Process Engineer Vs. Manufacturing Engineer

This article explores the subtle distinction between the focus of process engineers and mechanical engineers. Read on to compare their income levels, training and typical duties.

Comparing Process Engineers to Manufacturing Engineers

Process and manufacturing engineers are required to have a comparable level of education and typically work in similar environments. Process engineers enjoy a slightly higher annual salary; the job prospects in both career fields are comparable.

Job Title Educational Requirements Median Salary (2017)* Job Outlook (2016-2026)**
Process Engineers Bachelor's degree $71,459 6% (engineers, all other)
Manufacturing Engineers Bachelor's degree $66,649 6% (engineers, all other)

Sources: *PayScale; **U.S. Bureau of Labor Statistics

Responsibilities of Process Engineers vs. Manufacturing Engineers

Process and manufacturing engineers both play key roles in determining how things are made. Process engineers may work in a wide range of fields, including working with biochemical goods or chemicals and as part of their duties they may create safety protocols, including directions on how to handle dangerous materials. In their work they may concentrate on identifying ways to change the production process itself or they may concentrate on ways to improve the materials used in production in order to improve products or reduce costs. Manufacturing engineers can be involved in all stages of producing goods and are responsible for determining what equipment will be used and the specific method that will be followed to produce particular items. They also train staff to follow established production methods. They play a role in ensuring the production equipment is maintained and they also evaluate new types of equipment and methods that can be implemented to improve the production process.

Process Engineers

Process engineers concentrate on determining the best way to produce specific products. The training requirements may vary in this field, since different products may require different areas of specialization. Areas of study include a biochemistry engineering degree or a degree in materials science and engineering. Those interested in advancing to management may be required to have a Professional Engineer (PE) license. It's common for these professionals to be employed in manufacturing and they may primarily work in offices or laboratories, although they may also visit factories or production facilities.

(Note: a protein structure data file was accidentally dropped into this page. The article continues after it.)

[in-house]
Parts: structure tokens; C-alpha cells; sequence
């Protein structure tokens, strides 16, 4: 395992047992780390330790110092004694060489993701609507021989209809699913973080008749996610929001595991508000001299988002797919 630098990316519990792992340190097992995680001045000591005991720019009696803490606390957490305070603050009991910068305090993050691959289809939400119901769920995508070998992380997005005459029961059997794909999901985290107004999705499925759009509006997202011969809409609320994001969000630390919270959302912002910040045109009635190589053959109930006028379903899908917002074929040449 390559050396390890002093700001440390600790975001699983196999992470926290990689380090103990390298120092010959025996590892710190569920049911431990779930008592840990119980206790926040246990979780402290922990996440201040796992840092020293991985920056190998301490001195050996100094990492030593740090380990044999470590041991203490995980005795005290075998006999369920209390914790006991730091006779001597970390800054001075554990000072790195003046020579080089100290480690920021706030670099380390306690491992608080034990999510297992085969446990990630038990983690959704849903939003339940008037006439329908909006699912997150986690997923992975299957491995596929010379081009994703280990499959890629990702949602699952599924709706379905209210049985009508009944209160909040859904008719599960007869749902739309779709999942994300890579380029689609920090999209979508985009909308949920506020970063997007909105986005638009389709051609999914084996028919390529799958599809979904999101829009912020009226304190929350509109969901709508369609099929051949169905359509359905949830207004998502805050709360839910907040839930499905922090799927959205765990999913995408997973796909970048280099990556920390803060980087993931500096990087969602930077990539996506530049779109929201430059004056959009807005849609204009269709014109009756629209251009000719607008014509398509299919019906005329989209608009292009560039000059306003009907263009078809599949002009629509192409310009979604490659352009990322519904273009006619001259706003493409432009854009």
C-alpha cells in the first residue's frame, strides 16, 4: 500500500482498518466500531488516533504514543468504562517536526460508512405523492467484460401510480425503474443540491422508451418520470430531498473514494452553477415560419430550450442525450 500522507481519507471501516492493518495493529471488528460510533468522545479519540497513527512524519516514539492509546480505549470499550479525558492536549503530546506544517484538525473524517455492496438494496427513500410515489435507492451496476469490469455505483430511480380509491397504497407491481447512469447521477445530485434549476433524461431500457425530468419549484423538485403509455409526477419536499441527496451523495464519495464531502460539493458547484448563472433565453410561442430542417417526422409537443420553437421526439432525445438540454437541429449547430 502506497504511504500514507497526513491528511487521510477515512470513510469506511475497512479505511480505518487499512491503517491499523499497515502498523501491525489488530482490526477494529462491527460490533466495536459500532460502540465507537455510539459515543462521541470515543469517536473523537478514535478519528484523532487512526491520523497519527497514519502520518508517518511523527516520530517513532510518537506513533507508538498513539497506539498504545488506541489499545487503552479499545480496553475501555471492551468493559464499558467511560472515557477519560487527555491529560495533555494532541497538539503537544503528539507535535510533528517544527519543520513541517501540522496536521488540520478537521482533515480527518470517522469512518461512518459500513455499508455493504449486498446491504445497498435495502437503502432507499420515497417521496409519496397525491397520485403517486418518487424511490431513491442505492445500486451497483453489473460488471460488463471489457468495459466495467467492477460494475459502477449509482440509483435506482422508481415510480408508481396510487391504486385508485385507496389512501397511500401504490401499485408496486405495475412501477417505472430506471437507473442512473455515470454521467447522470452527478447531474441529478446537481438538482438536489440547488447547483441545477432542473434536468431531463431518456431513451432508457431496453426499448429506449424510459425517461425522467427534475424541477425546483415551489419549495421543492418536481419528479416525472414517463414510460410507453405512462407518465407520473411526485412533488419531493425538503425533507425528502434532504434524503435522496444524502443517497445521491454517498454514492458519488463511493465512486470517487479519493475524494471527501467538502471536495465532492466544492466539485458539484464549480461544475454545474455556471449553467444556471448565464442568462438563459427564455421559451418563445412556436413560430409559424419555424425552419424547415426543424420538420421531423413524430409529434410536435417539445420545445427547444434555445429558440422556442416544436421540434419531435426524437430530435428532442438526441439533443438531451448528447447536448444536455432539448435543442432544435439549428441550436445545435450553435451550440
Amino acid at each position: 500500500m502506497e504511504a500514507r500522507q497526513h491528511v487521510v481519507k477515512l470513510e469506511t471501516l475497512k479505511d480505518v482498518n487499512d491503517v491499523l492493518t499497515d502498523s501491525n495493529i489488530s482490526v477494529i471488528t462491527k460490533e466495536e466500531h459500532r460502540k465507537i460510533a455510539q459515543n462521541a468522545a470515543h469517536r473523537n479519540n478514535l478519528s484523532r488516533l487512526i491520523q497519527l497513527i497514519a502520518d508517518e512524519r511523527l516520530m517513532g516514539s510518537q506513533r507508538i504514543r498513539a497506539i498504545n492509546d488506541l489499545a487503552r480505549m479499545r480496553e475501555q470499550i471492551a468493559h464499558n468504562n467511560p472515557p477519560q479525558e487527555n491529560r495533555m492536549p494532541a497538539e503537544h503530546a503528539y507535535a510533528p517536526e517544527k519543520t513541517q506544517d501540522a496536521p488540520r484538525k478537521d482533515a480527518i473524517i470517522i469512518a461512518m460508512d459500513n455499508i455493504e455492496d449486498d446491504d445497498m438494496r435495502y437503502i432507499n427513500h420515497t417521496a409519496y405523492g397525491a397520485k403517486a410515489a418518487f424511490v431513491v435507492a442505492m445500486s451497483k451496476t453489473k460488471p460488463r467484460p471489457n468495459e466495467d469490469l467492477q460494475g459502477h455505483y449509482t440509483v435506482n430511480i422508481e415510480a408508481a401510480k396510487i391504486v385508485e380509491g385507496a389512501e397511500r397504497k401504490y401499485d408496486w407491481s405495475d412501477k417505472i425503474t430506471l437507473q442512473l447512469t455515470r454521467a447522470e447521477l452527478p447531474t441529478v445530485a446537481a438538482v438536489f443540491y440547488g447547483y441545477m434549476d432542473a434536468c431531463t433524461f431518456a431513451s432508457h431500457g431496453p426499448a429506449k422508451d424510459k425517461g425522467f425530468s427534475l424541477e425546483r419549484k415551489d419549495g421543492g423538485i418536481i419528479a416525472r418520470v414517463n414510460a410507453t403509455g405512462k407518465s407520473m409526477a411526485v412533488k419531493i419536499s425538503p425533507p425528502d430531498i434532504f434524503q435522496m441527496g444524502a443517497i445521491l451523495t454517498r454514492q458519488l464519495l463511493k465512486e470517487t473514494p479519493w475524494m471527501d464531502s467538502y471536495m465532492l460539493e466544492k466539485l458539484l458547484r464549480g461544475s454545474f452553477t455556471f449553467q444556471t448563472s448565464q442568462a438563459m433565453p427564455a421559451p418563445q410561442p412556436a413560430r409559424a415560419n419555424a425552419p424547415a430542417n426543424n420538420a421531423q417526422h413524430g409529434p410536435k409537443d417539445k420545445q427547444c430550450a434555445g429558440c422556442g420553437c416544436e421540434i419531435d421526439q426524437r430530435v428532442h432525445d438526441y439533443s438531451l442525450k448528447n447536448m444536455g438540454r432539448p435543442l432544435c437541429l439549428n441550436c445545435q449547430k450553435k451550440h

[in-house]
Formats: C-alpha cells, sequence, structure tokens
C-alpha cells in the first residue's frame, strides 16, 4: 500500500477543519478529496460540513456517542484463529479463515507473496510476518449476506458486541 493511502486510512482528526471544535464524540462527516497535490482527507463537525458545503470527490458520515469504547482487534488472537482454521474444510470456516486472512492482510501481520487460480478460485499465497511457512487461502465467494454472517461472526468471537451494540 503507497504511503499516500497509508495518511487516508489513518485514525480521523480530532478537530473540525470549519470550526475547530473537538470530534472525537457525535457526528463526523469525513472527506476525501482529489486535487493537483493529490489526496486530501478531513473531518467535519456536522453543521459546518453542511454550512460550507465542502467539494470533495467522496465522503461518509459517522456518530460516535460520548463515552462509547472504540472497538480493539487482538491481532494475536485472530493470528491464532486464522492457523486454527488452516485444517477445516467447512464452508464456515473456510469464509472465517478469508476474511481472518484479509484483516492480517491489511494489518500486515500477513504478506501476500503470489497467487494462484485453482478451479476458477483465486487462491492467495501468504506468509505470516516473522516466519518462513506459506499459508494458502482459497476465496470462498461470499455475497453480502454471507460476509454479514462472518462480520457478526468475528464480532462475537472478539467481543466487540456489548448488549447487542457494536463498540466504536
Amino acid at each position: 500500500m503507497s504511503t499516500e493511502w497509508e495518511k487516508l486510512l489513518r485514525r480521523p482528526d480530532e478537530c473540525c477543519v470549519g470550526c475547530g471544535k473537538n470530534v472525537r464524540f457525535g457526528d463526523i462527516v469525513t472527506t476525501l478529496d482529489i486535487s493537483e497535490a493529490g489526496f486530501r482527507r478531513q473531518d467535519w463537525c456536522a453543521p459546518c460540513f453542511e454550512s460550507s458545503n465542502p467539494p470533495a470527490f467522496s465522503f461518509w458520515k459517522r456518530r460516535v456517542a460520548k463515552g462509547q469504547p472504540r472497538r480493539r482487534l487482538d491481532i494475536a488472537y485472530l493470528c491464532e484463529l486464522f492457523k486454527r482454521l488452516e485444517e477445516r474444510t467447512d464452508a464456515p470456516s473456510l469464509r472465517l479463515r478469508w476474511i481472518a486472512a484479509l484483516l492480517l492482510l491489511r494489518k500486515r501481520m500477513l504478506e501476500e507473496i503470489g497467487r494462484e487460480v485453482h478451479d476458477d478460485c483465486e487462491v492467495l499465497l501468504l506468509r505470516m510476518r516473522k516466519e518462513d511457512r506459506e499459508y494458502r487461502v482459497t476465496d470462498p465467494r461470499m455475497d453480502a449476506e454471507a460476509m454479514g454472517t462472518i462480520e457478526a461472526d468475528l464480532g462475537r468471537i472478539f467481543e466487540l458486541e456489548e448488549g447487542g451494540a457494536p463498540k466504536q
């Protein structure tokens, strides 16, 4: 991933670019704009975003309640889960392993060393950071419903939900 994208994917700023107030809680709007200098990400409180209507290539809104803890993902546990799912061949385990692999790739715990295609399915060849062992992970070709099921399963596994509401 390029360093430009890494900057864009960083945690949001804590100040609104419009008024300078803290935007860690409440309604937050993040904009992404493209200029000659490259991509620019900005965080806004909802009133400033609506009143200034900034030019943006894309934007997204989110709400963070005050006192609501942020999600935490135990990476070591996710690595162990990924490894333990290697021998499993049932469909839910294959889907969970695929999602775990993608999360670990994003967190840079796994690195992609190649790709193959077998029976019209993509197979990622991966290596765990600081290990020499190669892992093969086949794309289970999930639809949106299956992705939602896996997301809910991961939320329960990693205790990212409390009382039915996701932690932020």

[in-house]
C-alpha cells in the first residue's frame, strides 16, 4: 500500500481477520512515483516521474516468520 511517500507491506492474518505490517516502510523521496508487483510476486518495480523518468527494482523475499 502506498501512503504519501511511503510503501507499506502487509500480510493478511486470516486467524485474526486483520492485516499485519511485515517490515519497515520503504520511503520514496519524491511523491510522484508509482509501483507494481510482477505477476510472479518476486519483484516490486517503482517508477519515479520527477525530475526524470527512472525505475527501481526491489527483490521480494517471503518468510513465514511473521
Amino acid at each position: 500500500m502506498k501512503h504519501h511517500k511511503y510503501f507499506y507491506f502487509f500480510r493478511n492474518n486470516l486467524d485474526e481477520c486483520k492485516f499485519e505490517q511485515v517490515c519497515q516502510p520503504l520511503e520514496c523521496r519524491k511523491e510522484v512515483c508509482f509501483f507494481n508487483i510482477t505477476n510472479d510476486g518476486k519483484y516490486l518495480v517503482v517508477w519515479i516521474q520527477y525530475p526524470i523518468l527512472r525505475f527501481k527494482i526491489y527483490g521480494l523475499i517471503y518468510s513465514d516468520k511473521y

Job responsibilities of a process engineer include:

  • Creating safety guidelines
  • Performing a cost-benefit analysis of proposed process changes
  • Determining appropriate training options for staff
  • Analyzing the materials used and how effective they are
  • Researching other potential materials and methods for production
  • Providing recommendations about how to improve production methods

Manufacturing Engineers

Manufacturing engineers help determine how products are constructed. They need to have a degree in engineering, such as electrical engineering or manufacturing engineering. Mechanical skills can be an asset for these professionals since their duties involve understanding how different machines work. Almost all of these professionals work for manufacturing companies and it's common for them to spend time working in an office as well as in a factory. Mathematical skills are also important in this field. They may be required to have a master's degree and Professional Engineer (PE) license if they want to pursue advancement to a role as an architectural and engineering manager.

Job responsibilities of a manufacturing engineer include:

  • Creating the method for producing specific products
  • Teaching production staff how to perform specific tasks
  • Ensuring equipment is maintained
  • Writing reports
  • Analyzing issues to determine how to correct them
  • Determining how to reduce production costs

Related Careers

Individuals considering a career as a process engineer may also be interested in exploring the work that biological engineers do, since they can also play a role in production. Another career option for those considering a future as a manufacturing engineer is to consider being an industrial engineer, since they also work in manufacturing.

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